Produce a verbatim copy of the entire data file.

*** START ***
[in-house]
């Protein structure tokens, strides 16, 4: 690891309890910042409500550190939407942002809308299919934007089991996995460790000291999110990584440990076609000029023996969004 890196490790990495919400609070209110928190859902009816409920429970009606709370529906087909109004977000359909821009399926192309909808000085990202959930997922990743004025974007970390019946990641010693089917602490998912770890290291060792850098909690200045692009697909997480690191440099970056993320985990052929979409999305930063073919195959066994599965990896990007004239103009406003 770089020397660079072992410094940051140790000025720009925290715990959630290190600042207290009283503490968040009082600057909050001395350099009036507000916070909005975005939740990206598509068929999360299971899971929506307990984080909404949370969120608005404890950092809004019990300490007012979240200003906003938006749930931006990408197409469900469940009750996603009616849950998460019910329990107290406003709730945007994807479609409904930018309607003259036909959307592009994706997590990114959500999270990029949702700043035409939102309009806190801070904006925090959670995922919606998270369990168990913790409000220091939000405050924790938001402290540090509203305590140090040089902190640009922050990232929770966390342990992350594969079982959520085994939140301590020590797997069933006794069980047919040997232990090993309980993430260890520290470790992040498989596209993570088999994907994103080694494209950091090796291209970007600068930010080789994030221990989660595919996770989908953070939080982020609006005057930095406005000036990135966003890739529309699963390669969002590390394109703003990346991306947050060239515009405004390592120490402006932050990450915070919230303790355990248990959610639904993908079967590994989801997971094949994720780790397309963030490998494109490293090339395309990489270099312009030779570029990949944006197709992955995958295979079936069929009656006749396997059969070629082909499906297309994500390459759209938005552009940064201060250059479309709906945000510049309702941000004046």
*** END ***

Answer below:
[in-house]
């Protein structure tokens, strides 16, 4: 690891309890910042409500550190939407942002809308299919934007089991996995460790000291999110990584440990076609000029023996969004 890196490790990495919400609070209110928190859902009816409920429970009606709370529906087909109004977000359909821009399926192309909808000085990202959930997922990743004025974007970390019946990641010693089917602490998912770890290291060792850098909690200045692009697909997480690191440099970056993320985990052929979409999305930063073919195959066994599965990896990007004239103009406003 770089020397660079072992410094940051140790000025720009925290715990959630290190600042207290009283503490968040009082600057909050001395350099009036507000916070909005975005939740990206598509068929999360299971899971929506307990984080909404949370969120608005404890950092809004019990300490007012979240200003906003938006749930931006990408197409469900469940009750996603009616849950998460019910329990107290406003709730945007994807479609409904930018309607003259036909959307592009994706997590990114959500999270990029949702700043035409939102309009806190801070904006925090959670995922919606998270369990168990913790409000220091939000405050924790938001402290540090509203305590140090040089902190640009922050990232929770966390342990992350594969079982959520085994939140301590020590797997069933006794069980047919040997232990090993309980993430260890520290470790992040498989596209993570088999994907994103080694494209950091090796291209970007600068930010080789994030221990989660595919996770989908953070939080982020609006005057930095406005000036990135966003890739529309699963390669969002590390394109703003990346991306947050060239515009405004390592120490402006932050990450915070919230303790355990248990959610639904993908079967590994989801997971094949994720780790397309963030490998494109490293090339395309990489270099312009030779570029990949944006197709992955995958295979079936069929009656006749396997059969070629082909499906297309994500390459759209938005552009940064201060250059479309709906945000510049309702941000004046």